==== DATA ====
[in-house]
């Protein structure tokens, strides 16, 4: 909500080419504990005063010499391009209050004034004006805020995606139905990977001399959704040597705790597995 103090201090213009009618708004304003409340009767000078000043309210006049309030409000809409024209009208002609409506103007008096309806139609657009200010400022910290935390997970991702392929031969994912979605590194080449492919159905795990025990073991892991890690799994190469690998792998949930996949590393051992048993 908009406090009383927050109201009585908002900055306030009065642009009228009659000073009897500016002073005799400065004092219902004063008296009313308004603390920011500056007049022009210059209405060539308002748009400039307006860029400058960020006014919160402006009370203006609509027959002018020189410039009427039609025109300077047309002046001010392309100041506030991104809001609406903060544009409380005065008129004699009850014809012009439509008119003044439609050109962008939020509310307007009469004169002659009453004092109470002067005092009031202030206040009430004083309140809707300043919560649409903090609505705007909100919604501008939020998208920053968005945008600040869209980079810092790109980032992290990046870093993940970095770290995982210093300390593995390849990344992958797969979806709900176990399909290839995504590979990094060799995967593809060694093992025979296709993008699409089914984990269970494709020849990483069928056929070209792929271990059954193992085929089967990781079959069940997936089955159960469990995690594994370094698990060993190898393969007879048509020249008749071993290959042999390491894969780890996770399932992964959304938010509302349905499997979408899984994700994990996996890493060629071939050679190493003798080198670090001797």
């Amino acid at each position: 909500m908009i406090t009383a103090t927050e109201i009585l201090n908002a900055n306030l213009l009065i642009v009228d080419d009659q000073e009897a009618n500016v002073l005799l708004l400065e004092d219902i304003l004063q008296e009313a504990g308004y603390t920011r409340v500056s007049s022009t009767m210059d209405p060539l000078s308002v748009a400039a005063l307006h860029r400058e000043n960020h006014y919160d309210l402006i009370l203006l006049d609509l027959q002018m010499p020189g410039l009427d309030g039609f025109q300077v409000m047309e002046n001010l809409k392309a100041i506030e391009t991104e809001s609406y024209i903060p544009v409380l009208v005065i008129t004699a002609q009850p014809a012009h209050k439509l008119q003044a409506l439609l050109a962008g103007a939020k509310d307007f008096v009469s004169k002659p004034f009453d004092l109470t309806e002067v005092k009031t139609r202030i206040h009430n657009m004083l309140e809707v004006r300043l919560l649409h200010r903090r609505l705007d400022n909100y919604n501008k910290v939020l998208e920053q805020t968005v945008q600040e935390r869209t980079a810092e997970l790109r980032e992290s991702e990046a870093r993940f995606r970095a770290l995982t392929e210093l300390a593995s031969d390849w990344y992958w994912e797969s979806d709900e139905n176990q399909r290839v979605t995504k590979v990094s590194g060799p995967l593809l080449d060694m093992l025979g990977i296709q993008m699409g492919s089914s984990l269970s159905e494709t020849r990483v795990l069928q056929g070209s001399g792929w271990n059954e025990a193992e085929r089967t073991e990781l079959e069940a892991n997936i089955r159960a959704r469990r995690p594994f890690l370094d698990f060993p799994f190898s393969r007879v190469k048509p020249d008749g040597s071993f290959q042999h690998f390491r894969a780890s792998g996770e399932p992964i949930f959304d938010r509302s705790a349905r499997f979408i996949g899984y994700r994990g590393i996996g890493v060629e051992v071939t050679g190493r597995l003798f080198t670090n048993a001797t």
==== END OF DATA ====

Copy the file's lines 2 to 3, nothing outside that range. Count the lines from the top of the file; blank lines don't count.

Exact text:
């Protein structure tokens, strides 16, 4: 909500080419504990005063010499391009209050004034004006805020995606139905990977001399959704040597705790597995 103090201090213009009618708004304003409340009767000078000043309210006049309030409000809409024209009208002609409506103007008096309806139609657009200010400022910290935390997970991702392929031969994912979605590194080449492919159905795990025990073991892991890690799994190469690998792998949930996949590393051992048993 908009406090009383927050109201009585908002900055306030009065642009009228009659000073009897500016002073005799400065004092219902004063008296009313308004603390920011500056007049022009210059209405060539308002748009400039307006860029400058960020006014919160402006009370203006609509027959002018020189410039009427039609025109300077047309002046001010392309100041506030991104809001609406903060544009409380005065008129004699009850014809012009439509008119003044439609050109962008939020509310307007009469004169002659009453004092109470002067005092009031202030206040009430004083309140809707300043919560649409903090609505705007909100919604501008939020998208920053968005945008600040869209980079810092790109980032992290990046870093993940970095770290995982210093300390593995390849990344992958797969979806709900176990399909290839995504590979990094060799995967593809060694093992025979296709993008699409089914984990269970494709020849990483069928056929070209792929271990059954193992085929089967990781079959069940997936089955159960469990995690594994370094698990060993190898393969007879048509020249008749071993290959042999390491894969780890996770399932992964959304938010509302349905499997979408899984994700994990996996890493060629071939050679190493003798080198670090001797």
């Amino acid at each position: 909500m908009i406090t009383a103090t927050e109201i009585l201090n908002a900055n306030l213009l009065i642009v009228d080419d009659q000073e009897a009618n500016v002073l005799l708004l400065e004092d219902i304003l004063q008296e009313a504990g308004y603390t920011r409340v500056s007049s022009t009767m210059d209405p060539l000078s308002v748009a400039a005063l307006h860029r400058e000043n960020h006014y919160d309210l402006i009370l203006l006049d609509l027959q002018m010499p020189g410039l009427d309030g039609f025109q300077v409000m047309e002046n001010l809409k392309a100041i506030e391009t991104e809001s609406y024209i903060p544009v409380l009208v005065i008129t004699a002609q009850p014809a012009h209050k439509l008119q003044a409506l439609l050109a962008g103007a939020k509310d307007f008096v009469s004169k002659p004034f009453d004092l109470t309806e002067v005092k009031t139609r202030i206040h009430n657009m004083l309140e809707v004006r300043l919560l649409h200010r903090r609505l705007d400022n909100y919604n501008k910290v939020l998208e920053q805020t968005v945008q600040e935390r869209t980079a810092e997970l790109r980032e992290s991702e990046a870093r993940f995606r970095a770290l995982t392929e210093l300390a593995s031969d390849w990344y992958w994912e797969s979806d709900e139905n176990q399909r290839v979605t995504k590979v990094s590194g060799p995967l593809l080449d060694m093992l025979g990977i296709q993008m699409g492919s089914s984990l269970s159905e494709t020849r990483v795990l069928q056929g070209s001399g792929w271990n059954e025990a193992e085929r089967t073991e990781l079959e069940a892991n997936i089955r159960a959704r469990r995690p594994f890690l370094d698990f060993p799994f190898s393969r007879v190469k048509p020249d008749g040597s071993f290959q042999h690998f390491r894969a780890s792998g996770e399932p992964i949930f959304d938010r509302s705790a349905r499997f979408i996949g899984y994700r994990g590393i996996g890493v060629e051992v071939t050679g190493r597995l003798f080198t670090n048993a001797t």